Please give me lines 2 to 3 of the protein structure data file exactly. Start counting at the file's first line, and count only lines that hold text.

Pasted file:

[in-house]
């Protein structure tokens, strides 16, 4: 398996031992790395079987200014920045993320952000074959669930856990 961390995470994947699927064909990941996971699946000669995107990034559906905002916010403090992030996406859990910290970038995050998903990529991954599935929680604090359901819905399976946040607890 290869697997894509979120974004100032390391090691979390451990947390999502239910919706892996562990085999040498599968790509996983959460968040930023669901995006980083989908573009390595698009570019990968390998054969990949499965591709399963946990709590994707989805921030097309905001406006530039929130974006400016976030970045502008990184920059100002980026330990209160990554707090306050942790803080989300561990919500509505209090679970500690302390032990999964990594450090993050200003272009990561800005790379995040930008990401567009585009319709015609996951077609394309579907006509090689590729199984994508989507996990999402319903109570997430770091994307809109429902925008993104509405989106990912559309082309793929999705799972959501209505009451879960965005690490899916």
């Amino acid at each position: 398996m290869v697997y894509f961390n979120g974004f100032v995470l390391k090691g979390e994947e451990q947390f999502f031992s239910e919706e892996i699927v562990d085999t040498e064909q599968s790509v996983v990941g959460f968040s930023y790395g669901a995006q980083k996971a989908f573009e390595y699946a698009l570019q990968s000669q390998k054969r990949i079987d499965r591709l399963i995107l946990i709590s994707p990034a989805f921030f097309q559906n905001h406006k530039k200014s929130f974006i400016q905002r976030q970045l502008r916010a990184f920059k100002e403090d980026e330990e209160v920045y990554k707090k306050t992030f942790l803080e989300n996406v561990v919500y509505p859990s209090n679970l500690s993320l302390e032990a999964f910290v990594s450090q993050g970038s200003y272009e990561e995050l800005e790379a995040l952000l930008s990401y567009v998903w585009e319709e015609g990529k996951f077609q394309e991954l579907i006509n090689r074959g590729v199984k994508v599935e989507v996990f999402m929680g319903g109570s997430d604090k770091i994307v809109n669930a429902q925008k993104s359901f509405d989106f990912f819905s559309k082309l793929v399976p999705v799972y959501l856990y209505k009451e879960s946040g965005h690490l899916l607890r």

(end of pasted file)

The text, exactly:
């Protein structure tokens, strides 16, 4: 398996031992790395079987200014920045993320952000074959669930856990 961390995470994947699927064909990941996971699946000669995107990034559906905002916010403090992030996406859990910290970038995050998903990529991954599935929680604090359901819905399976946040607890 290869697997894509979120974004100032390391090691979390451990947390999502239910919706892996562990085999040498599968790509996983959460968040930023669901995006980083989908573009390595698009570019990968390998054969990949499965591709399963946990709590994707989805921030097309905001406006530039929130974006400016976030970045502008990184920059100002980026330990209160990554707090306050942790803080989300561990919500509505209090679970500690302390032990999964990594450090993050200003272009990561800005790379995040930008990401567009585009319709015609996951077609394309579907006509090689590729199984994508989507996990999402319903109570997430770091994307809109429902925008993104509405989106990912559309082309793929999705799972959501209505009451879960965005690490899916």
């Amino acid at each position: 398996m290869v697997y894509f961390n979120g974004f100032v995470l390391k090691g979390e994947e451990q947390f999502f031992s239910e919706e892996i699927v562990d085999t040498e064909q599968s790509v996983v990941g959460f968040s930023y790395g669901a995006q980083k996971a989908f573009e390595y699946a698009l570019q990968s000669q390998k054969r990949i079987d499965r591709l399963i995107l946990i709590s994707p990034a989805f921030f097309q559906n905001h406006k530039k200014s929130f974006i400016q905002r976030q970045l502008r916010a990184f920059k100002e403090d980026e330990e209160v920045y990554k707090k306050t992030f942790l803080e989300n996406v561990v919500y509505p859990s209090n679970l500690s993320l302390e032990a999964f910290v990594s450090q993050g970038s200003y272009e990561e995050l800005e790379a995040l952000l930008s990401y567009v998903w585009e319709e015609g990529k996951f077609q394309e991954l579907i006509n090689r074959g590729v199984k994508v599935e989507v996990f999402m929680g319903g109570s997430d604090k770091i994307v809109n669930a429902q925008k993104s359901f509405d989106f990912f819905s559309k082309l793929v399976p999705v799972y959501l856990y209505k009451e879960s946040g965005h690490l899916l607890r």